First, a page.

Not all tests are created equal. Maybe we can affect the stress levels by varying the types of assessment we give our students, for example in terms of the grade weight – high stakes versus low stakes. Sadly, each format has their pros and cons. Specifically, while low stakes tests are, in fact, low stakes and hence less stressful, they also produce a ‘delayed consequences’ phenomenon. This occurs when students don’t consider it a big deal to fail a small test since it isn’t worth much and hope to do better on the next one. Unfortunately, despite the fact that students optimistically believe that future-them is always better at math than present-them, hoping to do better is not the same as planning to do better.

While I can see many flaws with traditional testing, the assessments’ transitory fleeting nature is the most significant. As an instructor, I see any mid-semester assessment as a learning opportunity; in cooking terms, it’s a chance to taste the dish during the cooking process and adjust spices/temperature/consistency as necessary. However, without explicit prompting, many students do not use the test results to assess the situation, to reflect on their mathematical mistakes and adjust their approach to studying for the course. This very issue was one of the big motivators in my own research on collaborative exams. I have also used a variety of test-aftermath assignments, where students are asked to not only identify and correct their mistakes, but also go through the test and for each problem find at least 3 examples from the available course materials (lecture notes, homeworks, practice problems, quizzes, past tests) that target the same concept. So we have established that they have access to the necessary materials, but how do I know if they are using them? To allow for honest self-assessment and to prompt students to look inwards at their study habits, Darja uses a “What did I do?” survey to give students a tangible way to estimate their engagement in the course. Here is one version of it:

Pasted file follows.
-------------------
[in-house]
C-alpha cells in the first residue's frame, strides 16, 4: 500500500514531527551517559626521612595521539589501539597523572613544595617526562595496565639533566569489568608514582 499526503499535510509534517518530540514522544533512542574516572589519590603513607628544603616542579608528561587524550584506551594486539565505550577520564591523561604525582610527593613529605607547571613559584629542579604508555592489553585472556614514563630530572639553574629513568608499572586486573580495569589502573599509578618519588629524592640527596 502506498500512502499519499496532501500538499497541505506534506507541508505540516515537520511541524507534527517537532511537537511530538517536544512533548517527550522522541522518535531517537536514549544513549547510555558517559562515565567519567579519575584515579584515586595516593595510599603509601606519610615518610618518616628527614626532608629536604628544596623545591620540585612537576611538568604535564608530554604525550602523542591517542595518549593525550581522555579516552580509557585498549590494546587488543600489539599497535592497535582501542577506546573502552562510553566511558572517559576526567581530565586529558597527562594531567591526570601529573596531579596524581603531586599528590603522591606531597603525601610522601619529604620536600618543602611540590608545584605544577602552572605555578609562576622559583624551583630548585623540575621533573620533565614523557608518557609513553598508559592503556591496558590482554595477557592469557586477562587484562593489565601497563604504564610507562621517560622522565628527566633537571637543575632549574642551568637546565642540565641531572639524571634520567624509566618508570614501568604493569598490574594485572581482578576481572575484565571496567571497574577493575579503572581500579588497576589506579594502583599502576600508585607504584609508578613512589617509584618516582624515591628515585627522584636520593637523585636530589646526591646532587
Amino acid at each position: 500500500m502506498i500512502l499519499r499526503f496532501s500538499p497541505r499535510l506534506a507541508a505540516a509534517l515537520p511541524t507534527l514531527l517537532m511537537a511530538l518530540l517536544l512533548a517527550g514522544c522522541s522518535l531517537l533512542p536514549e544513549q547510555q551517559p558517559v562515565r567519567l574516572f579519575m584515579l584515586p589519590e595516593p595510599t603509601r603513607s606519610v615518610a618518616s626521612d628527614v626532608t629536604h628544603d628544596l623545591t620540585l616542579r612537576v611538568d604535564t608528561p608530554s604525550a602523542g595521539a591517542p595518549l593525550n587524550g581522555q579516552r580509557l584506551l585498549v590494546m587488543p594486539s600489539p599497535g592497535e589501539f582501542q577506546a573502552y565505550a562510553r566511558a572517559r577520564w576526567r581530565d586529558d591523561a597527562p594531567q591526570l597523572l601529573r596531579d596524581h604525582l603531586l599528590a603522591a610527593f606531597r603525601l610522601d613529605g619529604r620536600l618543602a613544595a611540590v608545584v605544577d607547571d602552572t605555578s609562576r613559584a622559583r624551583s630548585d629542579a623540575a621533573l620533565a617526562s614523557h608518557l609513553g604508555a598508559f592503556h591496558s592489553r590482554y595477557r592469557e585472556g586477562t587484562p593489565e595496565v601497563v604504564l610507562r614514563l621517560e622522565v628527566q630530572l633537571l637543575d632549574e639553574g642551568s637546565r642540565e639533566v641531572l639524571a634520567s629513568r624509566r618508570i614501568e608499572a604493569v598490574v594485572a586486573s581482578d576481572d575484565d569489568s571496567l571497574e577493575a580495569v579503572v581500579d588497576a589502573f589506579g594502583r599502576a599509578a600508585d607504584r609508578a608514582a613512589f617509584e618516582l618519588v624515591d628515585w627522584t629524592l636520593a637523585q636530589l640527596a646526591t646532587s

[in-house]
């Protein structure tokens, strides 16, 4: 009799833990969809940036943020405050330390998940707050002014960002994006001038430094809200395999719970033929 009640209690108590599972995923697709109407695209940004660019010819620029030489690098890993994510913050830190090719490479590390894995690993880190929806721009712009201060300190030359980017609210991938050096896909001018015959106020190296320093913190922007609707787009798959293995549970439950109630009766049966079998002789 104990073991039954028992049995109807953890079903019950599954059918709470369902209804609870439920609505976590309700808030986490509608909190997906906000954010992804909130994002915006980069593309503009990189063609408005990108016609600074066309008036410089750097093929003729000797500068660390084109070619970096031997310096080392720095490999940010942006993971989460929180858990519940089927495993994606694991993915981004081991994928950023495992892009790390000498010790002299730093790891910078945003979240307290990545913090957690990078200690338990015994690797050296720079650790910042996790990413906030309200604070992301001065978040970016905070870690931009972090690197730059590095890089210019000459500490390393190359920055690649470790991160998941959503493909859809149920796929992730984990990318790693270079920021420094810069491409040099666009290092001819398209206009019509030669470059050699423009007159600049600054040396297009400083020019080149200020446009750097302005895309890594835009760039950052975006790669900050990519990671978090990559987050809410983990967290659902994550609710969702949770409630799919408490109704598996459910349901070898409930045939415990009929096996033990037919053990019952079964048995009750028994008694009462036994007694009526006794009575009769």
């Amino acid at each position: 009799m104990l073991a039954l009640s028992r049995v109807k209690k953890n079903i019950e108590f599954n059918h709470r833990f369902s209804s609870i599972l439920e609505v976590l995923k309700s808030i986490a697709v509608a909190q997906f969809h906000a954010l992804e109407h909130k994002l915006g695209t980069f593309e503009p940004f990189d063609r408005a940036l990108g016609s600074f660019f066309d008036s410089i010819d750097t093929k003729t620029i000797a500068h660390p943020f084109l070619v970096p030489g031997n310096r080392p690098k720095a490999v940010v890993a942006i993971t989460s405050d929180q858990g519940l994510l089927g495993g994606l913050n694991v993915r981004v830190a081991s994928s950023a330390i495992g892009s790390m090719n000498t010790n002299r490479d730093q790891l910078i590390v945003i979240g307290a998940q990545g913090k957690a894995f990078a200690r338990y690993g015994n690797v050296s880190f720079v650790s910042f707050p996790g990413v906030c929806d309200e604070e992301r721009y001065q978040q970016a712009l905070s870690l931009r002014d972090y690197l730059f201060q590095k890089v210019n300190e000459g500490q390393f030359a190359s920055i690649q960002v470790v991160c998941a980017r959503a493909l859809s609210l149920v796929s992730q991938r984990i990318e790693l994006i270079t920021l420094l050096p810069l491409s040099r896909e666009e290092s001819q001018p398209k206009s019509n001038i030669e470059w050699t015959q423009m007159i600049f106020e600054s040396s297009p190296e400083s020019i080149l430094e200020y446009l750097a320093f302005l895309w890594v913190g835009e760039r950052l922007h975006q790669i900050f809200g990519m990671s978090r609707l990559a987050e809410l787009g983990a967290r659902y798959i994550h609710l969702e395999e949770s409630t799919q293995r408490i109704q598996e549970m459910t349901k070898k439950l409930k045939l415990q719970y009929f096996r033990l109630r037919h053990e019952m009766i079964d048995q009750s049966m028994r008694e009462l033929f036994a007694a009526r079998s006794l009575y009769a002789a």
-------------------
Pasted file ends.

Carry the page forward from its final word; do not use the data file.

*Post-Test Behaviour Self-Evaluation*

*Give yourself points for each action item:*

* 1. Attendance*

* – Attended every lecture (2 points)*

* – Missed a single lecture (1 points)*

* – Missed more than one lecture (0 points)*